Despite drier conditions this spring compared to last year, overall duck numbers edged up slightly compared to last year in the U.S. Fish and Wildlife Service’s 2015 Trends in Duck Breeding Populations, which was released today.

According to a press release from Ducks Unlimited, total populations were estimated at 49.5 million breeding ducks in the survey area, which is 51 percent above the 1955-2014 long-term average and the highest count on record. 

Last year's estimate was 49.2 million birds, the release states.

“We are fortunate to see continued high overall duck populations in North America’s breeding areas this year,” DU CEO Dale Hall said in the release. “Though conditions were dry in some important habitats, we had large numbers of birds returning this spring and good conditions in the boreal forest and other areas of Canada. It looks like some typical prairie nesters skipped over the U.S. prairies and took advantage of good conditions farther north. This is an important reminder about the critical need for maintaining abundant and high-quality habitat across the continent. 

“The boreal forest, especially, can provide important habitat when the prairies are dry. But the boreal is under increasing threats from resource extraction.”

The main determining factor for duck breeding success is wetland and upland habitat conditions in the key breeding landscapes of the prairies and the boreal forest. Conditions observed across the U.S. and Canadian survey areas during the 2015 breeding population survey were drier than last year. Total pond counts for the U.S. and Canada combined were 6.3 million, which is 12 percent below the 2014 estimate of 7.2 million and 21 percent above the long-term average.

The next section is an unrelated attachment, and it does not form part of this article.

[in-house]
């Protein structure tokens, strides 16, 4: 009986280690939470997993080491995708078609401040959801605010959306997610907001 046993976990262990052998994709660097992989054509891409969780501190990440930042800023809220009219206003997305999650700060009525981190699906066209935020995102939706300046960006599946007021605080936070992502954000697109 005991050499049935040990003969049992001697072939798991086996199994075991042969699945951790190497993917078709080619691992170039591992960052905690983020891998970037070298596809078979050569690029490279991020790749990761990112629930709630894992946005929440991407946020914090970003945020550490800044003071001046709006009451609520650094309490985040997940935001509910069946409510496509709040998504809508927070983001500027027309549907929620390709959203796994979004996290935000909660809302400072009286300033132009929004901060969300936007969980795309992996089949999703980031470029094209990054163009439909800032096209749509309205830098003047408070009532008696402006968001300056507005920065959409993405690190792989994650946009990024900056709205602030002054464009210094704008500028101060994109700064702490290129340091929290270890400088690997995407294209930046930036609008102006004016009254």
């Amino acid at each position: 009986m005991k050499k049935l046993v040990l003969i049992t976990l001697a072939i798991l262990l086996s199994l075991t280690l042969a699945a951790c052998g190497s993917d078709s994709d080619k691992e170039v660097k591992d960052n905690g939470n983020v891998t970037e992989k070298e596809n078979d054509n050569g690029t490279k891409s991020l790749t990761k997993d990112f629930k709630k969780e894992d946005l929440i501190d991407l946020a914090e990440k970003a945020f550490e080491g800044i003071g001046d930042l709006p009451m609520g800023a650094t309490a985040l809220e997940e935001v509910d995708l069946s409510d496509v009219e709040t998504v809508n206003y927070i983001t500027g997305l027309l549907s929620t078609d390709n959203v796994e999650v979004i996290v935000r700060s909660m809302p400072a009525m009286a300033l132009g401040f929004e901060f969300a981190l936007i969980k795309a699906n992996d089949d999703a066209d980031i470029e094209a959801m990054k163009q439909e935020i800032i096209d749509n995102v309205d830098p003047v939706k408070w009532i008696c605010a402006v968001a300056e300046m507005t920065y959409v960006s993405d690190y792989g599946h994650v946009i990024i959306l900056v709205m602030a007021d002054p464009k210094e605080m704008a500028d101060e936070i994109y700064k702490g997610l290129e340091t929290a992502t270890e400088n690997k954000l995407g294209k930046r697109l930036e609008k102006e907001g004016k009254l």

“An early spring balanced with poorer habitat conditions was apparent in this year’s survey,” DU Chief Conservation Officer Paul Schmidt said. “In addition to reduced precipitation over the winter and early spring, we have lost critical nesting habitat with the decrease in Conservation Reserve Program lands and continuing conversion of habitat to agricultural production across the U.S. prairies. Fortunately, these conditions had minimal impacts on this year’s overall breeding bird numbers, but hunters should be concerned about these trends and what they might mean in future years. 

“We have experienced good moisture in the prairies and liberal bag limits for more than two decades. Continuing habitat losses and drier conditions have the potential to change this scenario in the future.”

The spring surveys provide the scientific basis for many management programs across the continent, including hunting season dates and bag limits. The four flyway councils and the U.S. Fish and Wildlife Service Regulations Committee will meet later this month to recommend the season structure and bag limits for 2015-16. 

Individual states will make their specific selections within a federal framework of season length, bag limits and dates. 

Species estimates are:

Mallards: 11.6 million, which is similar to the 2014 estimate and 51 percent above the long-term average.

Gadwall: 3.8 million, which is similar to the 2014 estimate and 100 percent above the long-term average.

American wigeon: 3.0 million, which is similar to the 2014 estimate and 17 percent above the long-term average.

Green-winged teal: 4.1 million, which is 19 percent above the 2014 estimate and 98 percent above the long-term average.

Blue-winged teal: 8.5 million, which is similar to the 2014 estimate and 73 percent above the long-term average.

Northern shovelers: 4.4 million, which 17 percent below the 2014 estimate and 75 percent above the long-term average.

Northern pintails: 3.0 million, which is similar to the 2014 estimates and 24 percent below the long-term average.

Redheads: 1.2 million, which is similar to their 2014 estimate and 71 percent above the long-term average.

Canvasbacks: .76 million, which is similar to the 2014 estimate and 30 percent above the

long-term average.

Scaup: 4.4 million, which is similar to the 2014 estimate and 13 percent below the long-term average.

Black ducks (Eastern Survey Area): 541,000, which is 11 percent below the 2014 estimate and 13 percent below the long-term average.

View all the data and get a species-by-species breakdown here.